Grand Island Police say they have taken several reports of a check fraud scam.
Officers say individuals, and even some businesses, will get the checks for jobs like babysitting or cleaning houses, but the amount is more than they're owed.
The victim is told to deposit the check, and then send the excess money back through wire transfers or prepaid cards. Hurst says victims don't know the checks are bad until their bank notifies them, then they owe the full amount back to the bank.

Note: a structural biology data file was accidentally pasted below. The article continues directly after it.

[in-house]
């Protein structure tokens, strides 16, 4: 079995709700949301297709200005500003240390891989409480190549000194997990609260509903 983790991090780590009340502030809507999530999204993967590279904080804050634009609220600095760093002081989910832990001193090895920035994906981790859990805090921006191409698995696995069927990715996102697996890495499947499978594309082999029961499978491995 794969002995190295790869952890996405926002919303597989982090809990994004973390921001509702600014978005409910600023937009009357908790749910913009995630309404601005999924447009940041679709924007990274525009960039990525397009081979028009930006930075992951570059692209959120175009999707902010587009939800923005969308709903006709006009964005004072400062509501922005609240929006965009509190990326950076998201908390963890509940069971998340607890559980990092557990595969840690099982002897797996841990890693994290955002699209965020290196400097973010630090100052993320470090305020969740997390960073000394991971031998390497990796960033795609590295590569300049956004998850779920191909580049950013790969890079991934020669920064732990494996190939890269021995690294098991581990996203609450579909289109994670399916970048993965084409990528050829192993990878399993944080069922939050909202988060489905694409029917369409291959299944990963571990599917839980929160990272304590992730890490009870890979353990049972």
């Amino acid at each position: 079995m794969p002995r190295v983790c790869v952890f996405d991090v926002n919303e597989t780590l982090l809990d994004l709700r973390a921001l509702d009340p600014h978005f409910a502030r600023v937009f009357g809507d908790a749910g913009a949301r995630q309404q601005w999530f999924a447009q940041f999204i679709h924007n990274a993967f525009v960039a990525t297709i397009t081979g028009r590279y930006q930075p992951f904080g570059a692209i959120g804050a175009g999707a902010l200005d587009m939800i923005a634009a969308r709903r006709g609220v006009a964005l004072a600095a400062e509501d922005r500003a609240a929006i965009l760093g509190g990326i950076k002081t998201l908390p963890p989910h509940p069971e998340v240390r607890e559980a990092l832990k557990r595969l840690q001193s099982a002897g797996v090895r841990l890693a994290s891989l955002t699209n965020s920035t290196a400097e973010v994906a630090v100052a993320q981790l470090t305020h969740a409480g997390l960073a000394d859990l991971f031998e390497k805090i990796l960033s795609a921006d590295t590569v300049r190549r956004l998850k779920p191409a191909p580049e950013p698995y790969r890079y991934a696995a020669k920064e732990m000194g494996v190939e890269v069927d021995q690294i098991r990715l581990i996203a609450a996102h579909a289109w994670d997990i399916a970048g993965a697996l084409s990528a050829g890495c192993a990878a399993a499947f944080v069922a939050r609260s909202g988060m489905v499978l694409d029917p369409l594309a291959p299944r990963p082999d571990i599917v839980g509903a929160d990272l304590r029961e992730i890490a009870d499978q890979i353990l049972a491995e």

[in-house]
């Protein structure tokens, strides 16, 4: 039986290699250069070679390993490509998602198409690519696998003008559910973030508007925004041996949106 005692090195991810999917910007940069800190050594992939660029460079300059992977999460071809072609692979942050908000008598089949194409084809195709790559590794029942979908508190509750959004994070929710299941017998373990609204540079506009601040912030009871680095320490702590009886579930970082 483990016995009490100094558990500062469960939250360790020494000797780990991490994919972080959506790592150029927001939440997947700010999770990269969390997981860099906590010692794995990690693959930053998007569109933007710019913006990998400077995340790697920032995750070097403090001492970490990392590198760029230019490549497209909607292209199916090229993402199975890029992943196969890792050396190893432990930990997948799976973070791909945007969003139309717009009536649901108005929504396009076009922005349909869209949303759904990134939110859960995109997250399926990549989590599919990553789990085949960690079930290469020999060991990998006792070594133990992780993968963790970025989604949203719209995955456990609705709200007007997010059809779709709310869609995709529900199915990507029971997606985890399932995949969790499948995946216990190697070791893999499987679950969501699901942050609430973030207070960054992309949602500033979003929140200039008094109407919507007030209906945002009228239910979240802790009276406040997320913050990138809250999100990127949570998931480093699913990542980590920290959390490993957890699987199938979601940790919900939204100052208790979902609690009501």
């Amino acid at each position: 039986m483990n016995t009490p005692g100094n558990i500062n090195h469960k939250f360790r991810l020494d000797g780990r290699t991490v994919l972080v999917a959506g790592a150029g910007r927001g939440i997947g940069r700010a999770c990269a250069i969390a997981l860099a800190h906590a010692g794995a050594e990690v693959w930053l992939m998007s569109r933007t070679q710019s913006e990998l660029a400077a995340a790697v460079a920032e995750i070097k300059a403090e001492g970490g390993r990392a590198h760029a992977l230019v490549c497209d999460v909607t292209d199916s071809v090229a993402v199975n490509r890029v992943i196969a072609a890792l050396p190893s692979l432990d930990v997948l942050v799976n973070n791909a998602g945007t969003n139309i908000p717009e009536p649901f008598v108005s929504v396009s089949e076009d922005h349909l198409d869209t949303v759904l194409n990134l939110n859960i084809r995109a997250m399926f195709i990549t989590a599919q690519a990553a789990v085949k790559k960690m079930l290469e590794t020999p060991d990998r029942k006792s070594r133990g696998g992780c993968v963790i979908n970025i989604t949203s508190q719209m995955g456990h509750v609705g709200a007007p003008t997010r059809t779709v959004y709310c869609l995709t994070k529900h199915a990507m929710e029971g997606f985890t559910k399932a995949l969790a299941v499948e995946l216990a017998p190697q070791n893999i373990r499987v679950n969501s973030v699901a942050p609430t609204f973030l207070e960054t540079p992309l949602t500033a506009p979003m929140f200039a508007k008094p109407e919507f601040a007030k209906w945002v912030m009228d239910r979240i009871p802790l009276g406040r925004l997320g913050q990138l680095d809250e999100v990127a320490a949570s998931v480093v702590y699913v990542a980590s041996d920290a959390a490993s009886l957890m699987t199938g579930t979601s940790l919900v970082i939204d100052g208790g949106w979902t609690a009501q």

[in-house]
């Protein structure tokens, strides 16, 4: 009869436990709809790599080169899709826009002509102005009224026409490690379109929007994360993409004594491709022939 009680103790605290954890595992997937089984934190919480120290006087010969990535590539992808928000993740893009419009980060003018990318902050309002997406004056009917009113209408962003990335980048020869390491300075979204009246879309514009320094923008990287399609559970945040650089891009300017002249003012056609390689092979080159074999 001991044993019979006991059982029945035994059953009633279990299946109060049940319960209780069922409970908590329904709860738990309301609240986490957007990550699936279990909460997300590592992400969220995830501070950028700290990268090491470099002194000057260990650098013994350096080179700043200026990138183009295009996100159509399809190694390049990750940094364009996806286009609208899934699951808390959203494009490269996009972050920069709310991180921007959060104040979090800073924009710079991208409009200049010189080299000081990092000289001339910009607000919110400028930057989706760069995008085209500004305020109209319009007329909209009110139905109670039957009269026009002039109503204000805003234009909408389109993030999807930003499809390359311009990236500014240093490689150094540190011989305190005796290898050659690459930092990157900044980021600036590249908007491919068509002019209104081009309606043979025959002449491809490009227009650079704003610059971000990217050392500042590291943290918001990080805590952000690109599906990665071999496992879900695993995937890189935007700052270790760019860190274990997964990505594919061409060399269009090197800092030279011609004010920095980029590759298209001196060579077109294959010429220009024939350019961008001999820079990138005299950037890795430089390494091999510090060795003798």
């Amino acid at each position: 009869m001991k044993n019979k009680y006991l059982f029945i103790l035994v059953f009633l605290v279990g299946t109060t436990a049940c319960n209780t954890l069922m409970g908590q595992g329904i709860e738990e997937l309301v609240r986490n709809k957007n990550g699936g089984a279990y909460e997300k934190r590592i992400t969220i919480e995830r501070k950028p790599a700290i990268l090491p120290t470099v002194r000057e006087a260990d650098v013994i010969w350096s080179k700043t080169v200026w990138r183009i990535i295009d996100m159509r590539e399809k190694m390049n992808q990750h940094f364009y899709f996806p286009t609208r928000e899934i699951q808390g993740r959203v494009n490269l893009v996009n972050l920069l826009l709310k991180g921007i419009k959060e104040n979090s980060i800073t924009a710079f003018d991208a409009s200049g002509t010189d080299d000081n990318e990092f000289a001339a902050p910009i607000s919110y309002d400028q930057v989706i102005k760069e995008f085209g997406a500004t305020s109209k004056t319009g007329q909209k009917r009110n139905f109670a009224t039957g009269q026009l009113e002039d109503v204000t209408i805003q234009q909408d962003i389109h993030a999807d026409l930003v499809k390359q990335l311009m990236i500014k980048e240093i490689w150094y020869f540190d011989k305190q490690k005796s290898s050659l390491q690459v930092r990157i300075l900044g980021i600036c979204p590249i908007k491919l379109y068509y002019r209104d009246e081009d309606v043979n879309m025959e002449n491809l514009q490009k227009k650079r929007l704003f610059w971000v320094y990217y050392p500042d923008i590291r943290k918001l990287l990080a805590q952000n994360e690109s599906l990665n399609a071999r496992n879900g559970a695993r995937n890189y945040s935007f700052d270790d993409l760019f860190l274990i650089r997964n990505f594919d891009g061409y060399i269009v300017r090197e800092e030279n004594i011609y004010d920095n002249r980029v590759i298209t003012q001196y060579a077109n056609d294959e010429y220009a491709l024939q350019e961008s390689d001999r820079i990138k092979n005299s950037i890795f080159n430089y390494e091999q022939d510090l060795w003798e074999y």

Officers say one victim received two such checks – the first from a person in Texas, but the check was from a Pennsylvania bank on behalf of a company in Virginia. The second was from a person in New York, but the check was from Connecticut, and the company was a university. Both had the exact same check number.
Officers say most bank depositors say they will not be able to spot the difference until it's too late.